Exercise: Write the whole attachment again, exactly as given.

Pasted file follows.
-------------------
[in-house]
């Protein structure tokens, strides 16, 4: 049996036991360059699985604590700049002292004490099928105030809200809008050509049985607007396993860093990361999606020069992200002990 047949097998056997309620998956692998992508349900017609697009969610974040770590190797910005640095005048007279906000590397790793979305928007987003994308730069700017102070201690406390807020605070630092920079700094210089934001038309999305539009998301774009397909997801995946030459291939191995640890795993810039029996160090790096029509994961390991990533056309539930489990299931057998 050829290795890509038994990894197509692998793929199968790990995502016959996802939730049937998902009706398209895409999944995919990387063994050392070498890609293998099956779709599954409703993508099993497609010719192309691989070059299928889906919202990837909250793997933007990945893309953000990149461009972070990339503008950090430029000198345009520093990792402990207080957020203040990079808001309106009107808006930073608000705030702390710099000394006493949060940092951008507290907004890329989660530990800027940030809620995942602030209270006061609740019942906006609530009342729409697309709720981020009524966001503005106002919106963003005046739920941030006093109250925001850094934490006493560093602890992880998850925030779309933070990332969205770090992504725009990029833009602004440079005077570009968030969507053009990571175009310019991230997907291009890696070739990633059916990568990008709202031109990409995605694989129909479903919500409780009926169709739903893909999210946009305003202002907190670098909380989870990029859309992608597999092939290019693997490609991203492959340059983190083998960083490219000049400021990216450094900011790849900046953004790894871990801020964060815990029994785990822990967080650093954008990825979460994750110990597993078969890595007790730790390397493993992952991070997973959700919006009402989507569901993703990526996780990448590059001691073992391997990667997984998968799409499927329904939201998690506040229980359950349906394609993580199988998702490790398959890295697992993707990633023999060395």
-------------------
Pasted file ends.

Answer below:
[in-house]
């Protein structure tokens, strides 16, 4: 049996036991360059699985604590700049002292004490099928105030809200809008050509049985607007396993860093990361999606020069992200002990 047949097998056997309620998956692998992508349900017609697009969610974040770590190797910005640095005048007279906000590397790793979305928007987003994308730069700017102070201690406390807020605070630092920079700094210089934001038309999305539009998301774009397909997801995946030459291939191995640890795993810039029996160090790096029509994961390991990533056309539930489990299931057998 050829290795890509038994990894197509692998793929199968790990995502016959996802939730049937998902009706398209895409999944995919990387063994050392070498890609293998099956779709599954409703993508099993497609010719192309691989070059299928889906919202990837909250793997933007990945893309953000990149461009972070990339503008950090430029000198345009520093990792402990207080957020203040990079808001309106009107808006930073608000705030702390710099000394006493949060940092951008507290907004890329989660530990800027940030809620995942602030209270006061609740019942906006609530009342729409697309709720981020009524966001503005106002919106963003005046739920941030006093109250925001850094934490006493560093602890992880998850925030779309933070990332969205770090992504725009990029833009602004440079005077570009968030969507053009990571175009310019991230997907291009890696070739990633059916990568990008709202031109990409995605694989129909479903919500409780009926169709739903893909999210946009305003202002907190670098909380989870990029859309992608597999092939290019693997490609991203492959340059983190083998960083490219000049400021990216450094900011790849900046953004790894871990801020964060815990029994785990822990967080650093954008990825979460994750110990597993078969890595007790730790390397493993992952991070997973959700919006009402989507569901993703990526996780990448590059001691073992391997990667997984998968799409499927329904939201998690506040229980359950349906394609993580199988998702490790398959890295697992993707990633023999060395």